Her unprecedented decision to then make the recording public as part of her submission was done, she says, to allow Canadians to decide for themselves whether Wernick’s comments amount to the "veiled threats" that she alleges, and which he denies.
Joly said that Wilson-Raybould "must think of what she has done and make sure that ultimately she can defend that it was ethical for her as a lawyer."
'Jane and I talk all the time'
In her comments to reporters, Wilson-Raybould said she still talks with fellow former cabinet minister and current Ontario Liberal MP Jane Philpott regularly.
"Jane and I talk all the time," she said.
Philpott worked closely with Wilson-Raybould on several high-profile files, and she resigned from cabinet in March, saying she had lost confidence in the way the government is handling the scandal. In an interview with Maclean's magazine weeks later, she stated that there is "much more to the story that needs to be told."
Asked if she agreed with Philpott that there is more to the story, Wilson-Raybould said she offered all she had to the justice committee, and that "as to other people or what else is left, that’s for other people to determine."
To a lesser extent, MPs have said that Philpott's place in the caucus is also up for discussion.
Longtime Ontario Liberal MP John McKay said he can’t see how either can stay, and personally he doesn't think they should.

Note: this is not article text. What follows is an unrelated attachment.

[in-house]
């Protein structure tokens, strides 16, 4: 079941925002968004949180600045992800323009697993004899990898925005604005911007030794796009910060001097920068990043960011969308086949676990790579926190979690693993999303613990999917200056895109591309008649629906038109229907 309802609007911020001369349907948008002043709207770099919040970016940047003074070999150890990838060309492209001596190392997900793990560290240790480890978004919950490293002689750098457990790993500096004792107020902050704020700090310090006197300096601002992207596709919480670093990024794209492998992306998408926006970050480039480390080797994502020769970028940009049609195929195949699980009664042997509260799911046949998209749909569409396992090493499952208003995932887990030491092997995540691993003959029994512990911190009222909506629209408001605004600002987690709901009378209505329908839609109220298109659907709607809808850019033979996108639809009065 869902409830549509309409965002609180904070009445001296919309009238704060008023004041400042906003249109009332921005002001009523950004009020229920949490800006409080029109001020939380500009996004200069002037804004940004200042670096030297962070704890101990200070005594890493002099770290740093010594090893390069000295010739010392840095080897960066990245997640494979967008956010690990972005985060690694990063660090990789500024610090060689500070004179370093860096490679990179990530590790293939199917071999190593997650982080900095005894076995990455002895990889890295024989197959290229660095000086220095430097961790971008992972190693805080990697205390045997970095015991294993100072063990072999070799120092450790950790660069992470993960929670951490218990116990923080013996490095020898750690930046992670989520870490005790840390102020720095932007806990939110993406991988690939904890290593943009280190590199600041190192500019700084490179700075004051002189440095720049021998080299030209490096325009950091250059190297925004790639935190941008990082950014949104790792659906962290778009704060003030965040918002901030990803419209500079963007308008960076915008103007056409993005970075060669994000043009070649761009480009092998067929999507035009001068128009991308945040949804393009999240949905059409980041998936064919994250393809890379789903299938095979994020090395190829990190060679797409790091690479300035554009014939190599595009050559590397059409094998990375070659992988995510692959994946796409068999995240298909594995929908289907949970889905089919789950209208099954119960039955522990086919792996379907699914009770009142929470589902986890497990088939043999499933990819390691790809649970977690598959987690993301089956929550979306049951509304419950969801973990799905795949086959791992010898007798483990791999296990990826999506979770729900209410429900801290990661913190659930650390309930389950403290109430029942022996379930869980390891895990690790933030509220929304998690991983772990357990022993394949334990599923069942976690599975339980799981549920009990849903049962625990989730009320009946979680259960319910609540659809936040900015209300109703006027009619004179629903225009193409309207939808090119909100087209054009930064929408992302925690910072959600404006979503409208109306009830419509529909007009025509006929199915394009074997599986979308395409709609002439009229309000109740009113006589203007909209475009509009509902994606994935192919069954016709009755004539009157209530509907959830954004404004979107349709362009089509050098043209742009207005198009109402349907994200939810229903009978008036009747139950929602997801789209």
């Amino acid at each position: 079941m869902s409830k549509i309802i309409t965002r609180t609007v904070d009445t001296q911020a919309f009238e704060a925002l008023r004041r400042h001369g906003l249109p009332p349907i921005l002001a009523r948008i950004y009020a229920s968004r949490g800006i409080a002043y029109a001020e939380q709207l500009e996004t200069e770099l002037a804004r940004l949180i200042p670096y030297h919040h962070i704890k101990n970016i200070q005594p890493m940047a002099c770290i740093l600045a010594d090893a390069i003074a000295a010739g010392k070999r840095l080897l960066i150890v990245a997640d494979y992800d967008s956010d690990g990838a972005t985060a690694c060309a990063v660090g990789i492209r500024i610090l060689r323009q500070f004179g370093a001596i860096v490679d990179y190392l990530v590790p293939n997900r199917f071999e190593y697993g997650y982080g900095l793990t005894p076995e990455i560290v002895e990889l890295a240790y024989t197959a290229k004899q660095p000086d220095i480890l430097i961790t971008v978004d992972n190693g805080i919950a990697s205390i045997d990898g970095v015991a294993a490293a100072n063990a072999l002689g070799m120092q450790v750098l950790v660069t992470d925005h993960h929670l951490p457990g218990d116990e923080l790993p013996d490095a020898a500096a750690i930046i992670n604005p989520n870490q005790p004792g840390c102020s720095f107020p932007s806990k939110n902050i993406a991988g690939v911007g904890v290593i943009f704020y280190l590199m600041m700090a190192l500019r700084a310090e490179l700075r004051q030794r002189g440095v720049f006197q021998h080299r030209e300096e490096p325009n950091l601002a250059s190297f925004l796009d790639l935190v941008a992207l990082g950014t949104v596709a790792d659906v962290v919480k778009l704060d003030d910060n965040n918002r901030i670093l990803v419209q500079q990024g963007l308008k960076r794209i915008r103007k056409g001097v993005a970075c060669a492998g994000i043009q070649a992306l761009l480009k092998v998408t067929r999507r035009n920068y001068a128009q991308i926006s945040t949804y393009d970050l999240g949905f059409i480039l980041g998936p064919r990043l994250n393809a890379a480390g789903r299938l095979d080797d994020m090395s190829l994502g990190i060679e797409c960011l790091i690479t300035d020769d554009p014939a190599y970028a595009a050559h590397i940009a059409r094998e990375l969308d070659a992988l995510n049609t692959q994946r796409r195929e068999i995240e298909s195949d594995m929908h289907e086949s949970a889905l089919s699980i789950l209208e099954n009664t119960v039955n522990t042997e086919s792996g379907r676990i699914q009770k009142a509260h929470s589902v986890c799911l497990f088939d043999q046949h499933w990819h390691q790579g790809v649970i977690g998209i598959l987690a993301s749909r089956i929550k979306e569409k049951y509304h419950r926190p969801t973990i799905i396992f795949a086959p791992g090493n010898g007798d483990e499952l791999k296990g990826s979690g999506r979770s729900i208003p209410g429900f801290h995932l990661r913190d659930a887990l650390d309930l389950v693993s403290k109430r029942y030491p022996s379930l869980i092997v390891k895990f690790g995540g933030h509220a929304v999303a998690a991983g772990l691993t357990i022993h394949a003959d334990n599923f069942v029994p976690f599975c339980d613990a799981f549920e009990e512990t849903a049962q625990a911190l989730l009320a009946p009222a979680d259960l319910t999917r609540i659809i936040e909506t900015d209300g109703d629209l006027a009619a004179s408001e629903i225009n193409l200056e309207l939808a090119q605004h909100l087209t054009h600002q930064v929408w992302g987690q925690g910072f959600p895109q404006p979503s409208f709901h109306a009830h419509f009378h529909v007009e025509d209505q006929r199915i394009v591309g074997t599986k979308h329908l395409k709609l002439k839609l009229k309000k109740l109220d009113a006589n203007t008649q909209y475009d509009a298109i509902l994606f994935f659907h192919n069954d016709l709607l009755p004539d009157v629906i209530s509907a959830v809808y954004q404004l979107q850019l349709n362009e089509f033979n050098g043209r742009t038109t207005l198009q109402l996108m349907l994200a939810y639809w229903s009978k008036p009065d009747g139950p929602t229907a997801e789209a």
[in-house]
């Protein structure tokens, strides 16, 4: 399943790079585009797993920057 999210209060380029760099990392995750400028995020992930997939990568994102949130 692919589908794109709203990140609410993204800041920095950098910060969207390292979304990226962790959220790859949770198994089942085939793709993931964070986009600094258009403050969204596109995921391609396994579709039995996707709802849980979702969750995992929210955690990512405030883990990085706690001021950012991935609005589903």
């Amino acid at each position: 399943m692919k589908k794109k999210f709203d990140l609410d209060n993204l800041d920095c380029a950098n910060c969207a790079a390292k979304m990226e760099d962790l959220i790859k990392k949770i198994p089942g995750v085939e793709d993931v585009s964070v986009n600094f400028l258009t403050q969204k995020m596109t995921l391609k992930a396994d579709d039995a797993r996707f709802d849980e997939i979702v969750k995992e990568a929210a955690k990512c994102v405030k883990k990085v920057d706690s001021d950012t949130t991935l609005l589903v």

"I think it's time for them to be given an opportunity to say why they should stay… We’ve got to deal with this, one way or another," he told reporters.
"All the formal and informal understandings of caucus solidarity have been breached and so there may be an explanation, I don't know what it might be, but I think it's time to make a decision."
Both Wilson-Raybould and Philpott have secured nominations to run under the Liberal banner in 2019 and both have indicated a desire to do so.
On Monday Wilson-Raybould said she still "believes strongly" in the values of the Liberal party and plans to keep working for her Vancouver-Granville, B.C. constituents.
"I value my colleagues and the work that they’re doing for their constituents. I’ve always said that I’m a Liberal member of Parliament, I’m committed to continuing as such as the member for Vancouver Granville because I believe in the values and the principles of the party and the mandate for which we were elected and that’s where I’m at," she said.
As for the unconfirmed and highly speculative rumours circulating Ottawa that her end game for raising issues over the government's handling of the SNC-Lavalin file is to prompt a leadership challenge, Wilson-Raybould said "those are wild accusations and they are not rooted in any truth."